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Poke Makes A Splash In The Home Of The Soft Pretzel
A Guide To The Philadelphia Region's Trending Raw Seafood Craze
The Hawaiian poké craze has hit Philly in a major way, and no wonder: Raw fish over rice with vegetables, sauce and assorted fun toppings makes for a healthy and satisfying meal. While Japanese sashimi and Italian crudo continue to be widely popular, restaurant goers are also enthusiastically embracing fresh seafood in many new (to the region) ways, whether it’s a traditional dish of Philippino kinilaw or a completely unorthodox Mexican-Japanese mashup tuna taco.
Here are just some of the delicious ways to experience uncooked fish in Philly:
- Bubble tea meets sushi at the aptly named Bubblefish. The Chinatown eatery frequently offers poké as a special to be drizzled with either honey wasabi mayonnaise or spicy sauce. 909 Arch Street, (267) 930-7634, bubblefishphilly.com
- Hawaiian albacore gets the poké treatment at stylish pan-Asian restaurant CoZara. The embellishments include cucumber, mango, jalapeño relish and spicy miso. 3200 Chestnut Street, (267) 233-7488, cozaraphilly.com
- The eclectic menu at Manayunk’s Maya J trots around the globe and includes a stop in Hawaii. The kitchen turns out tuna poké with avocado, lime, chili and cashews. 4371 Main Street, (267) 297-8961, mayajrestaurant.com
- Betting on poké as the next fast-casual trend, Chinatown’s Oishii Poké goes all in. Customers can choose from a list of preconfigured combos (The Oishii Ahi includes tuna, romaine, honey wasabi and tobiko, while the Ebi Crunch includes shrimp tempura, crabmeat and edamame), or build their own bowl. 938 Arch Street, (267) 909-8358, oishiipoke.com
- Whether it’s Ahi on Fire (tuna, scallion, chili and jalapeño) or the Sweet and Spicy Trio (tuna, salmon and octopus with ginger, mango and wasabi cream), Poké Bowl offers a dish for every palate. The make-your-own options include an array of proteins, toppings and dressings. 958 N. 2nd Street, (267) 319-9943
- The poké trend extends into the suburbs with Poké Ono. The Ardmore-based purveyor emphasizes mixing and matching, but also serves a few signature versions, including a tofu bowl with Korean sauce and a fish bowl with fresh tortilla chips. 59 W. Lancaster Avenue, Ardmore, (484) 413-2058, pokeono.com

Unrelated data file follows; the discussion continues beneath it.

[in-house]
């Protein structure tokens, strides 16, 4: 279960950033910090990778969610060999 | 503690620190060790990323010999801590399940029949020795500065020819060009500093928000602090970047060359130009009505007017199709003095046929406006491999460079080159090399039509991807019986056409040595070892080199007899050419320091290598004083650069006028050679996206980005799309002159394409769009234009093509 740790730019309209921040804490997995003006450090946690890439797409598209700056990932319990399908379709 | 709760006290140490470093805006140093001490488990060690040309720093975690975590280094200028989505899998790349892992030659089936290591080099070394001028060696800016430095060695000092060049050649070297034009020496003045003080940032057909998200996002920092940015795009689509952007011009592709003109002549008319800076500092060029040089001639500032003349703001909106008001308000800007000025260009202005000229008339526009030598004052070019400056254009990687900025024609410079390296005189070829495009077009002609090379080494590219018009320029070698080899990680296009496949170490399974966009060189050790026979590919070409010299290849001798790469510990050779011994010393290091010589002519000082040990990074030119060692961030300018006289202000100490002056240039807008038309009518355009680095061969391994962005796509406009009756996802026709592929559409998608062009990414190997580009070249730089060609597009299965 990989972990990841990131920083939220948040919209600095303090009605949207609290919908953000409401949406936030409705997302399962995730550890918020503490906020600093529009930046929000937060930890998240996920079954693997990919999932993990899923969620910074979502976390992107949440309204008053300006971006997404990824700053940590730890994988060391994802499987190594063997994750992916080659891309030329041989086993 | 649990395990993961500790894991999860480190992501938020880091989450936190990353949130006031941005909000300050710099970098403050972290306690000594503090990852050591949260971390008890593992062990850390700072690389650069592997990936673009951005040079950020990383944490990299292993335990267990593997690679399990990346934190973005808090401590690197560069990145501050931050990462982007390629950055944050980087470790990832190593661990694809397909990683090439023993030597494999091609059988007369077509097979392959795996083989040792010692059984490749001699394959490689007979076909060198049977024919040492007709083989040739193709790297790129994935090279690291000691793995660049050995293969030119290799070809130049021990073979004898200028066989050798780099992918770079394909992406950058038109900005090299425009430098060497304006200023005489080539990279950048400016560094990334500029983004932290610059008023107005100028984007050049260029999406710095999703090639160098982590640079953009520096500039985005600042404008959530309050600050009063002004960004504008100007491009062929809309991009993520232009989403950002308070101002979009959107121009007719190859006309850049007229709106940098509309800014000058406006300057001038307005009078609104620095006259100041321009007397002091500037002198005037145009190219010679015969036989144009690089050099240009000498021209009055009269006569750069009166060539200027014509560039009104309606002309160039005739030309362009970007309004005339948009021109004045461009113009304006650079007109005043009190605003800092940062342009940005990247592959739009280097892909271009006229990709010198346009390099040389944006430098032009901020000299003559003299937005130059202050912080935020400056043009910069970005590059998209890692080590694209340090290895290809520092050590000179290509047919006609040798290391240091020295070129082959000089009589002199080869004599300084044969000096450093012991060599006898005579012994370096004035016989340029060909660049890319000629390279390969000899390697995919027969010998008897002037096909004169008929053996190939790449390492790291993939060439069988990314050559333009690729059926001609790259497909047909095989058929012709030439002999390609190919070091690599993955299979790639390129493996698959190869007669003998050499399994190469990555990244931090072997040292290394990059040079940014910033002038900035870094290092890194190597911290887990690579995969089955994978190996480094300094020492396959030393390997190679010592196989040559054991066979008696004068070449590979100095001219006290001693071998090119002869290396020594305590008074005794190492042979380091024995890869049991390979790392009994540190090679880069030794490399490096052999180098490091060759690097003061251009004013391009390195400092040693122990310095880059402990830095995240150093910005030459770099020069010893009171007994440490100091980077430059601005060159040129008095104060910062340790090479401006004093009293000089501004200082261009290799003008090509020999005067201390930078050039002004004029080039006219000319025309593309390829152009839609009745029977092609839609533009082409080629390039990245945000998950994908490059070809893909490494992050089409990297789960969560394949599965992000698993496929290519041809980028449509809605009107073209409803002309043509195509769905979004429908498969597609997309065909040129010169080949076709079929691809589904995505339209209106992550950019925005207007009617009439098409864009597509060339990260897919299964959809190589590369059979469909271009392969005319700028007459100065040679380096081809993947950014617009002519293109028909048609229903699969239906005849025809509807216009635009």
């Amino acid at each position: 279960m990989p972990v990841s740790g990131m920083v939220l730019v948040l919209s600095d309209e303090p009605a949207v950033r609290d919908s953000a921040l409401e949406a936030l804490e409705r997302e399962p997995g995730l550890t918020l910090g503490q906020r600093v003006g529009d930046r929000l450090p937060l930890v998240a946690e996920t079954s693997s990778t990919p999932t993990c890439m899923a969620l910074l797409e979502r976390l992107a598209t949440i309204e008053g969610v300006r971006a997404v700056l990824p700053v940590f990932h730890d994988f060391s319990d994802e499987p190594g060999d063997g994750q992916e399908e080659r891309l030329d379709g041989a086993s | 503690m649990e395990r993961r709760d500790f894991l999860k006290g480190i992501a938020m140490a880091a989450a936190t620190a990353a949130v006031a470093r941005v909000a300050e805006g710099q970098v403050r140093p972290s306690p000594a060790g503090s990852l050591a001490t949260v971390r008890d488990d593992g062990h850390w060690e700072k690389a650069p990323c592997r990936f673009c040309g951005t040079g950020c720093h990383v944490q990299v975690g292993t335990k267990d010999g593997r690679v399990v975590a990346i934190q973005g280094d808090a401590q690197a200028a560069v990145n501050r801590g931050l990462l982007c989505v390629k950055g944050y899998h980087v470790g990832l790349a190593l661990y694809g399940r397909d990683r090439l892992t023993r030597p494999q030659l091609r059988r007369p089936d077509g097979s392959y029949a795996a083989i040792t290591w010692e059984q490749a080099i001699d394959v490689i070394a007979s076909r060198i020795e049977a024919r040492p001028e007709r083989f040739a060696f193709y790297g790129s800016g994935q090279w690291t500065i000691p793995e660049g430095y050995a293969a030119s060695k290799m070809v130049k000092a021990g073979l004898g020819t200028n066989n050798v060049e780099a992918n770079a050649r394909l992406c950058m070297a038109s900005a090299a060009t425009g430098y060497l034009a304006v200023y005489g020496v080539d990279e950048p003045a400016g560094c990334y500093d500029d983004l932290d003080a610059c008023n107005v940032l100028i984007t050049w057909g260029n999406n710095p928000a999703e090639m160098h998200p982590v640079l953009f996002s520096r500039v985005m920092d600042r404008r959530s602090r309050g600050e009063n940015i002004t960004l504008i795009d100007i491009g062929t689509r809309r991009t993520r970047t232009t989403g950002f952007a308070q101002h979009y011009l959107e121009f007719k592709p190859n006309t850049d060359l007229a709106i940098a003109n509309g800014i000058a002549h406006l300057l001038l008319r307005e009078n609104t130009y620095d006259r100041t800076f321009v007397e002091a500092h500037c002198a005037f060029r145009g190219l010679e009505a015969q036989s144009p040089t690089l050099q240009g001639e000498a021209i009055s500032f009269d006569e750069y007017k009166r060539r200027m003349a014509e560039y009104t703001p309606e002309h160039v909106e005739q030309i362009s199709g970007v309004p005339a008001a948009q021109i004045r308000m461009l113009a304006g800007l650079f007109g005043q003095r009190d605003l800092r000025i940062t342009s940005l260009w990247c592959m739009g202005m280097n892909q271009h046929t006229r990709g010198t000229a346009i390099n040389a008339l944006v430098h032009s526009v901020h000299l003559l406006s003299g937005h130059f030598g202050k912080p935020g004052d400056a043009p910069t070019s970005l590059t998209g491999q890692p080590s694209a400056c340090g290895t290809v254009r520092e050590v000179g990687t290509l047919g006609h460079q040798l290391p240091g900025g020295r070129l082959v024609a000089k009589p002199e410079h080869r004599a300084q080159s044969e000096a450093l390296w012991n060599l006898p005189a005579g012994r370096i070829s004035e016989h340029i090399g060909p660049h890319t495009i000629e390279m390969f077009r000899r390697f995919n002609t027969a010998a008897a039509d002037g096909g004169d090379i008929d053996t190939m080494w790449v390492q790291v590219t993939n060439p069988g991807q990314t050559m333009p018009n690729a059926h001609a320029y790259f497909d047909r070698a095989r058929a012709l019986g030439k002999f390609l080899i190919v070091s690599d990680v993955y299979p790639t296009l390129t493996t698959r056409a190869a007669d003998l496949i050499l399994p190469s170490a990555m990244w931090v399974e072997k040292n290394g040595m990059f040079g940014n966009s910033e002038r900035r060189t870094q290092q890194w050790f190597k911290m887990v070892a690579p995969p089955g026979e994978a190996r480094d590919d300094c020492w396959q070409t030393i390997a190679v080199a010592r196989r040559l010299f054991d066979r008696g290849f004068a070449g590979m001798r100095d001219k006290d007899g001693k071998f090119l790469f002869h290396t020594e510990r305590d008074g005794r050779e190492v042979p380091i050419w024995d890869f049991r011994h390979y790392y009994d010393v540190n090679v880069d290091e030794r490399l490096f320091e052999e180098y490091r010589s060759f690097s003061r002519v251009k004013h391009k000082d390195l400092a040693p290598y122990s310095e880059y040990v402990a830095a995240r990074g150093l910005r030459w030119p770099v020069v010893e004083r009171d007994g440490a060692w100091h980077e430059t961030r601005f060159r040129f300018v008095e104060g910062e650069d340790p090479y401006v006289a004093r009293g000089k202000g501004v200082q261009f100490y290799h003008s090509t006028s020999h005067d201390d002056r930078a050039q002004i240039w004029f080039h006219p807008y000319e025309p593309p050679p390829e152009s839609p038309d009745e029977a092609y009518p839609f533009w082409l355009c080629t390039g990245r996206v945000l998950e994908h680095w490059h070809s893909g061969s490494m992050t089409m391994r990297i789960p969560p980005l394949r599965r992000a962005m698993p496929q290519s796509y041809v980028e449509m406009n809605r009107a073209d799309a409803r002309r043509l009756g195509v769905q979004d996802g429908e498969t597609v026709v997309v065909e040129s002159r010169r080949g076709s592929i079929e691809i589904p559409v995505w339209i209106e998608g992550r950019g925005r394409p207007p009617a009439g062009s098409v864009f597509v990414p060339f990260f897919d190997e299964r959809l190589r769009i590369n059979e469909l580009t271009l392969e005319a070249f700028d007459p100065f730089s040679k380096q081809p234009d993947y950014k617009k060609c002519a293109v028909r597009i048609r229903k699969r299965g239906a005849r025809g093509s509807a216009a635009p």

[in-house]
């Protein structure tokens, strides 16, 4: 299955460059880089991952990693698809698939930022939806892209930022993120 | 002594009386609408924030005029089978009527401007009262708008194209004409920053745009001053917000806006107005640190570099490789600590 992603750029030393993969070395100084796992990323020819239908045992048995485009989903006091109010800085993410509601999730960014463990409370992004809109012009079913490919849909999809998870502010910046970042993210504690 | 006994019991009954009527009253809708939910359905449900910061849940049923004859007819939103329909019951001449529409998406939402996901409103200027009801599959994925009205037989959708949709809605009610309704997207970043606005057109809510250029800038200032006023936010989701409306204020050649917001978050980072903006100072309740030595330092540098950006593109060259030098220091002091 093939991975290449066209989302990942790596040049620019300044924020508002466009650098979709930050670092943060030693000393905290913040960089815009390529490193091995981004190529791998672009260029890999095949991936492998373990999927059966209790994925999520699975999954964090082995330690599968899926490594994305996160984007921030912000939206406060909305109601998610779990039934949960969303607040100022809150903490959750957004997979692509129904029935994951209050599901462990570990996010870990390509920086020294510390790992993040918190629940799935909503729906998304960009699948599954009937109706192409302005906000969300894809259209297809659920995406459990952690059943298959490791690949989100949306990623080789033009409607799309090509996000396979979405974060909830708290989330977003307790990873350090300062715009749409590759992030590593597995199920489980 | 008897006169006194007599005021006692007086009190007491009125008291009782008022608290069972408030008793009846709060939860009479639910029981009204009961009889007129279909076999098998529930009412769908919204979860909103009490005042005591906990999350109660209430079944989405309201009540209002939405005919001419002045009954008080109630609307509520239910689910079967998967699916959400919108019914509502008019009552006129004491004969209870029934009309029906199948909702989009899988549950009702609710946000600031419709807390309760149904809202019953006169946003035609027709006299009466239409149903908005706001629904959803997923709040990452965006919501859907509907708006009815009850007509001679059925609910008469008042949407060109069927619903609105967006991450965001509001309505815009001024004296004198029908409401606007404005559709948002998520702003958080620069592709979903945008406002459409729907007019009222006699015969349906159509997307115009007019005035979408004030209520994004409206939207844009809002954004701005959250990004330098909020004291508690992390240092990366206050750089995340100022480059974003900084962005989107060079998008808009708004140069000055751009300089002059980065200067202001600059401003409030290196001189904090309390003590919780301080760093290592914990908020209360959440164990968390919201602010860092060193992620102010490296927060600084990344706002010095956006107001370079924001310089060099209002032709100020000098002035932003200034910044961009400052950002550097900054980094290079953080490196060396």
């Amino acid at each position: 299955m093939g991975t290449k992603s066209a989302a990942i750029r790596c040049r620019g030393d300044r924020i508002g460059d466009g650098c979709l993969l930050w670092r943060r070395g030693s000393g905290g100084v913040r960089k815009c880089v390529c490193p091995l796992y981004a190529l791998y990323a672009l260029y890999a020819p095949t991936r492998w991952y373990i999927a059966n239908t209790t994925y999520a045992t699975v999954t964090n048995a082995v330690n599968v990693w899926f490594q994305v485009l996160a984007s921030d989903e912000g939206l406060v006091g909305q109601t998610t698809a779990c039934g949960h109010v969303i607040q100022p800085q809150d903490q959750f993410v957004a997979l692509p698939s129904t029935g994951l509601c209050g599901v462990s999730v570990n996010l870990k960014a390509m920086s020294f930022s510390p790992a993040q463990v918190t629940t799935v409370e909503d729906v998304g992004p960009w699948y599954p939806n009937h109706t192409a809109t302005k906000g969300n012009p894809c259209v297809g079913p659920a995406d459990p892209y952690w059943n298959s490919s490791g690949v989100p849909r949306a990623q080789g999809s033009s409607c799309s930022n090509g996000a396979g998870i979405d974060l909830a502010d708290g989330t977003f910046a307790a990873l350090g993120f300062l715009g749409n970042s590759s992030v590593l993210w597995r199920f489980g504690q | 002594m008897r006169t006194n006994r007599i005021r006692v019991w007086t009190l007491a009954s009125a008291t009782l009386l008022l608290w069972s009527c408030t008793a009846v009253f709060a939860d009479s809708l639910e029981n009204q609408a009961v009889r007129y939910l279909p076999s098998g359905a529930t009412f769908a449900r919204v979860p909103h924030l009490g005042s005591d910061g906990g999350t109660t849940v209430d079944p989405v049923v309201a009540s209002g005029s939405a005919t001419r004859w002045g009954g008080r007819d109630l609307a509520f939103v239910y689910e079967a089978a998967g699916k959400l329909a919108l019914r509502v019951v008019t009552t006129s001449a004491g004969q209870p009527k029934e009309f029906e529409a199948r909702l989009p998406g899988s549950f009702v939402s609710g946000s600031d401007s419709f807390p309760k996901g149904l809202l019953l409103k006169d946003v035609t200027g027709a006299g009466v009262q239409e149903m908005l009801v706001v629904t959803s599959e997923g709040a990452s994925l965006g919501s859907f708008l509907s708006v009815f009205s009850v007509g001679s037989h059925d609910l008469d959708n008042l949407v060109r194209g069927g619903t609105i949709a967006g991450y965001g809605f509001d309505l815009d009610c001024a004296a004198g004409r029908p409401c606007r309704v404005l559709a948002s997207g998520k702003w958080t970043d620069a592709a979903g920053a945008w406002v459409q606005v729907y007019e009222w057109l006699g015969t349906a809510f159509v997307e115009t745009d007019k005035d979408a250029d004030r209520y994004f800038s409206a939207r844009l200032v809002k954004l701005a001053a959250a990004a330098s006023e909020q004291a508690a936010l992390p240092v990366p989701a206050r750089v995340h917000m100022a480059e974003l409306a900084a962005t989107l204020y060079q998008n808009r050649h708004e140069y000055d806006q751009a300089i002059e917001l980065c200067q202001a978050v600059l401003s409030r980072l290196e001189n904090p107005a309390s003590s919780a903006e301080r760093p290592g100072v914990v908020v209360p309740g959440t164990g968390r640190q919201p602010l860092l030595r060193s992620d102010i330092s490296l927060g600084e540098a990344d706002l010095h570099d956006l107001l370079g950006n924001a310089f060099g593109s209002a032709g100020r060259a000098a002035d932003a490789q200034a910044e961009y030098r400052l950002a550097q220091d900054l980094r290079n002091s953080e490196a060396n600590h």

- Typically stationed at Headhouse Farmers Market on Sundays and other locations by demand, Poi Dog Snack Shop celebrates all things Hawaiian. A customer favorite: The tofu poké with ogo, sesame and green onion. Locations vary, poidogphilly.com
Sushi Burritos, Tacos & Other Hybrids:
- At the heart of Aqimero, Richard Sandoval’s swanky restaurant in The Ritz-Carlton, Philadelphia lies a raw bar, replete with a ceviche selection. Instead of hewing to Latin tradition, however, he dresses his salmon and tuna with Asian flavors like sesame and ponzu. 10 Avenue of the Arts, (215) 523-8200, richardsandoval.com/aqimero/
- The originator of the sushi burrito, Hai Street Kitchen encases raw fish (or other proteins) in nori with rice, zingy sauce and crisp veggies. The fast-growing chain proves that the time for this inventive creation is now. 1625 Chestnut Street, (215) 234-3000; 32 S. 18th Street, (215) 964-9465; 125 S. 40th Street, (215) 349-9482; 160 N. Gulph Road, King of Prussia, (610) 290-8576, haistreetkitchen.com
- Raw fish lovers head straight to a trusted seafood source for an Asian-Mexican mashup. Ippolito’s Seafood in Passyunk Square conjures a sashimi tuna taco with chipotle mayo. 1300 Dickinson Street, (215) 389-8906, ippolitosseafood.com
- Sushi meets tortillas at Midtown Village’s Lolita. The tuna tostaditos combine raw fish, crispy shallots, house ponzu sauce and chipotle mayonnaise. 106 S. 13th Street, (215) 546-7100, lolitaphilly.com
- One of the city’s finest sushi bars, Morimoto slices and dices sashimi in innumerable ways. The long-running house specialty of tuna “pizza” on a crisp tortilla with anchovy aioli demonstrates the kitchen’s versatility with uncooked fish. 723 Chestnut Street, (215) 413-9070, morimotorestaurant.com
- A small but charming sushi and sake bar, Old City’s Zento puts forth its own take on the tuna pizza. The resulting creation layers sliced tuna over seaweed salad with a drizzle of spicy mayo. 132 Chestnut Street, (215) 925-9998, zentocontemporary.com
Tiradito & Kinilaw:
- Fish lovers indulge in tiradito, the Peruvian variant of ceviche, at Alma de Cuba. Stephen Starr’s Latin American showstopper serves it with yellowtail fish, cut with apple and cucumber. 1623 Walnut Street, (215) 988-1799, almadecubarestaurant.com
- Filipino chef Lou Boquila uses his native cuisine as the inspirational starting point for dishes at Perla, his bring-your-own-bottle (BYOB) spot. This master’s spin on kinilaw incorporates cobia, cucumber, shishito pepper and pomelo fruit into the usual vinegar and coconut milk base. 1535 S. 11th Street, (267) 273-0008, perlaphilly.com
- At Rarest, the raw items span raw milk cheeses to gravlax. A major highlight of the Washington Square restaurant, the arctic char tiradito reinvents the dish with leek vinaigrette, serrano chili, trout roe and crème fraiche. 834 Chestnut Street, (215) 305-8752, rarestphilly.com
VISIT PHILADELPHIA® is our name and our mission. As the region’s official tourism marketing agency, we build Greater Philadelphia’s image, drive visitation and boost the economy.
On Greater Philadelphia’s official visitor website and blog, visitphilly.com and uwishunu.com, visitors can explore things to do, upcoming events, themed itineraries and hotel packages. Compelling photography and videos, interactive maps and detailed visitor information make the sites effective trip-planning tools. Along with Visit Philly social media channels, the online platforms communicate directly with consumers. Travelers can also call and stop into the Independence Visitor Center for additional information and tickets.
A Guide To Group Dining In Philadelphia